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Uluru

Uluru, also known as Ayers Rock , is a large sandstone rock formation in the southern part of the Northern Territory in central Australia. The rock has held an important position in the culture of the indigenous Anangu people of Australia and is notable for changing its colour during different times of the day.  The rock is home to a number of springs, waterholes and caves with ancient rock paintings. It is listed as a UNESCO World Heritage Site.


    The earliest human in-habitation near Uluru is recorded back to 10,000 years ago. For centuries, Uluru and Kata Tjuta have been a part of the folklore of the Anangu people, the natives of the lands in these areas. Europeans arrived in this territory in the 1870s and that was the first time when these mountains were charted and included in the maps. By 1920, the area was declared an Aboriginal reserve and Uluru and Kata Tjuta together became part of the Uluru – Kata Tjuta National Park. With better communication lines, tourists started appearing by 1930s. Today, more than 400,000 tourists visit Uluru every year.


    Geology

    Uluru is an inselberg, an isolated rocky remnant left from the slow erosion of an original mountain range. It stands 348 m high and has a circumference of 9400 m. It is remarkably homogeneous in structure with very little joints or cracks and is often (debatable) considered as a monolith. Its composition can be considered that of a sandstone, with mostly feldspar, crystal and some other minor ingredients, the sedimentation dating back to the Paleozoic age.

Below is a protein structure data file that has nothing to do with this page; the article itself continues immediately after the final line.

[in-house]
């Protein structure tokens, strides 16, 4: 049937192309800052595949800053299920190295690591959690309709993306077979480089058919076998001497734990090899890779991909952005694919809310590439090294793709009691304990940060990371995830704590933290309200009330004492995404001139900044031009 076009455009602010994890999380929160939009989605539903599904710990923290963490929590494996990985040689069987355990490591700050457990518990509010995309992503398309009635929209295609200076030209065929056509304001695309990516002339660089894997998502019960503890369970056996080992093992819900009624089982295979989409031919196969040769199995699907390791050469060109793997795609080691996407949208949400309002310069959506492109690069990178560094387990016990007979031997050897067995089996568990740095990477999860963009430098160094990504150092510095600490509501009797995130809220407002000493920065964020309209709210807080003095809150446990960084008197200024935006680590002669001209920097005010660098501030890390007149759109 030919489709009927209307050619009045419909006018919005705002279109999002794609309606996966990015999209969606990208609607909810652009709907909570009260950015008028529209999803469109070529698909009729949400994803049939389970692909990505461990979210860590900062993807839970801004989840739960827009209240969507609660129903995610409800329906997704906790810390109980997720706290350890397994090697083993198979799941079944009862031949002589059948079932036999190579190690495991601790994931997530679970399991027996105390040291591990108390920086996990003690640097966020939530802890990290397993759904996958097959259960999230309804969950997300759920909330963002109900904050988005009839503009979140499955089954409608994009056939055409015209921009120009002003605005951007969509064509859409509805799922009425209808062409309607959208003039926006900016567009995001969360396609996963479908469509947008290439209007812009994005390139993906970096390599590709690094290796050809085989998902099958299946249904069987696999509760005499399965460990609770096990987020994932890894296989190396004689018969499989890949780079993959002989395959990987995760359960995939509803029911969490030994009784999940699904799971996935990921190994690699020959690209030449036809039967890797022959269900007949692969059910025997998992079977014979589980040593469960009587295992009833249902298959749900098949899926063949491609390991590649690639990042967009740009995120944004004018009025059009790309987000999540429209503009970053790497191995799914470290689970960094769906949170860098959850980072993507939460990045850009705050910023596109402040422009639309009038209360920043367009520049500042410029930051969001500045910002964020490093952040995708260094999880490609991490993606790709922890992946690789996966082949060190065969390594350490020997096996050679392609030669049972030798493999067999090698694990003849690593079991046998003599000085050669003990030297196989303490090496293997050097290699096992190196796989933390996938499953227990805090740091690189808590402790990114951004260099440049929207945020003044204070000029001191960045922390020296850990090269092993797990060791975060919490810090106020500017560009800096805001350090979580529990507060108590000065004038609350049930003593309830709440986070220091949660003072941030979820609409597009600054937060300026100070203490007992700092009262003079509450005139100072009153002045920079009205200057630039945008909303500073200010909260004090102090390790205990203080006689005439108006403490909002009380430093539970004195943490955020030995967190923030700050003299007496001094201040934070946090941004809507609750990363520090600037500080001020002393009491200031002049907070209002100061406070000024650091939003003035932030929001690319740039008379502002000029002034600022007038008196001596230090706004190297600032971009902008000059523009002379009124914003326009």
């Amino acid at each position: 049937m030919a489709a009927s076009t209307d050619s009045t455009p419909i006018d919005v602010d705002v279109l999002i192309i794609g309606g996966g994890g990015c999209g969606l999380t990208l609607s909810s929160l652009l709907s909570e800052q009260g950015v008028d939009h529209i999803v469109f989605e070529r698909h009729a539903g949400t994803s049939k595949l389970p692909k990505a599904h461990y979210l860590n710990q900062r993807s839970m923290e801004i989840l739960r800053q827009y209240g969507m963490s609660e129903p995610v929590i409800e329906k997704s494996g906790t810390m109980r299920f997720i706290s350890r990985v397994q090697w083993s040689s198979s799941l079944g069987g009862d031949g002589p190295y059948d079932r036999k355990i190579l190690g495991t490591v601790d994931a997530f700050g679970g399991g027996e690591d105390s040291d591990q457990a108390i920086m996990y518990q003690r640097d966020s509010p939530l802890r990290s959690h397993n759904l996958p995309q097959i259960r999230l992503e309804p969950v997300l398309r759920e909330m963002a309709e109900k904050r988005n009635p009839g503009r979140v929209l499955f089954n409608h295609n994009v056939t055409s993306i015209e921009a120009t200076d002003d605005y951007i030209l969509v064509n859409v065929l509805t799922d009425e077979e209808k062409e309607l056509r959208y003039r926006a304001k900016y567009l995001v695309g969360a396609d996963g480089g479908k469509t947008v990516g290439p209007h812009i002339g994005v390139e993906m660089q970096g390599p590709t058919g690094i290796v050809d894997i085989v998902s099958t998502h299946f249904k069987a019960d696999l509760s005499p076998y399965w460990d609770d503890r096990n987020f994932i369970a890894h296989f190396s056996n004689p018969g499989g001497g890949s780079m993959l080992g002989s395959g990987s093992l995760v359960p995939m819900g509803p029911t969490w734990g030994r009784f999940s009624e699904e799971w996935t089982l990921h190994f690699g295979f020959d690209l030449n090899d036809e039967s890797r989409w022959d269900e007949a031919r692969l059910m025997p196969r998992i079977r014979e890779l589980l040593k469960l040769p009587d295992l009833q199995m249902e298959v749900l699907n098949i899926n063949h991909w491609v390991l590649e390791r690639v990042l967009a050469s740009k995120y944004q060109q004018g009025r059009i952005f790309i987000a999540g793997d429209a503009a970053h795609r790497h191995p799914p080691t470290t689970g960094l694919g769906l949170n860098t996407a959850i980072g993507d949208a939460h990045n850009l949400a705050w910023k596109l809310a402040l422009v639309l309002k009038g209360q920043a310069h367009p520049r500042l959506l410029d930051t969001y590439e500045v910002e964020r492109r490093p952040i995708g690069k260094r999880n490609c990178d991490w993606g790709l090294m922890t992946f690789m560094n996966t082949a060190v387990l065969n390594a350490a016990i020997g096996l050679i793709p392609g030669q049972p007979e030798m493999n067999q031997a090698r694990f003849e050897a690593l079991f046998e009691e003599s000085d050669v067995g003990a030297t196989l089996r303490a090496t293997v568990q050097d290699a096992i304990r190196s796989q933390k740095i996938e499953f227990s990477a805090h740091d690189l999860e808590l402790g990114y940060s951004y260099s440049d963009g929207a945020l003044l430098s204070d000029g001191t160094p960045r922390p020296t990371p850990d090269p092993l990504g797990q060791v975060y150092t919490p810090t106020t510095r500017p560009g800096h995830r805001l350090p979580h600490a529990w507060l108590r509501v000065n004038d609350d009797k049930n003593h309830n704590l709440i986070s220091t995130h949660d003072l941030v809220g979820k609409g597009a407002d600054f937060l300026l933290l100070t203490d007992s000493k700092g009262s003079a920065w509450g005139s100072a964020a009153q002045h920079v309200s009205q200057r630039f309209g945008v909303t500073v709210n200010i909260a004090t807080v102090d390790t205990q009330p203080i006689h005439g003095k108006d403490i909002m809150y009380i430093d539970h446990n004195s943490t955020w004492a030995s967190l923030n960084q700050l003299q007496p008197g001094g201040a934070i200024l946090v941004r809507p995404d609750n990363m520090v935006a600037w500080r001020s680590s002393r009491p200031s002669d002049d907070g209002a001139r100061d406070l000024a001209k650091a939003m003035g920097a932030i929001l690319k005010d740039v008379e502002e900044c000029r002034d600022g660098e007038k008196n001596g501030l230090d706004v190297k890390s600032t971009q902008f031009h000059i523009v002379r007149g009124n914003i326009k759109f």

Flora and Fauna

    Uluru – Kata Tjuta National Park is home to the majority of plant species found in central Australia. Many of their varieties are endemic to the region and considered rare. Some like Adder’s Tongue Ferns are restricted to the base of the rock where they are found in the moist areas. The park is also home to a number of species from the animal kingdom. Animals like Mulgara, Kangaroo, Turkey, Emu, Fox and some varieties of lizards are perennial to the area. As many as seven varieties of bats are also found here.


    A three-day permit to enter the Kata Tjuta National Park costs $25. You can reach Uluru by –

    Car –

    • From Alice Springs through Stuart Highway (~450 kms)
    • From Coober Pedy through Stuart Highway (~550 kms)
    • From the west throught Gunbarrel Highway

    The car ride is quiet beautiful with plenty of animals to be seen on the way. Night travel can be dangerous.

    Guided Tours –

    • 1 day tour bus tour to 5 days yours covering Kings Canyon and the MacDonnell ranges on the way.

    Buses –

    • Uluru Express buses. Approx. fare start from $30/person

    Air Plane –

    • Nearest Airport – Ayers Rock (Connellan)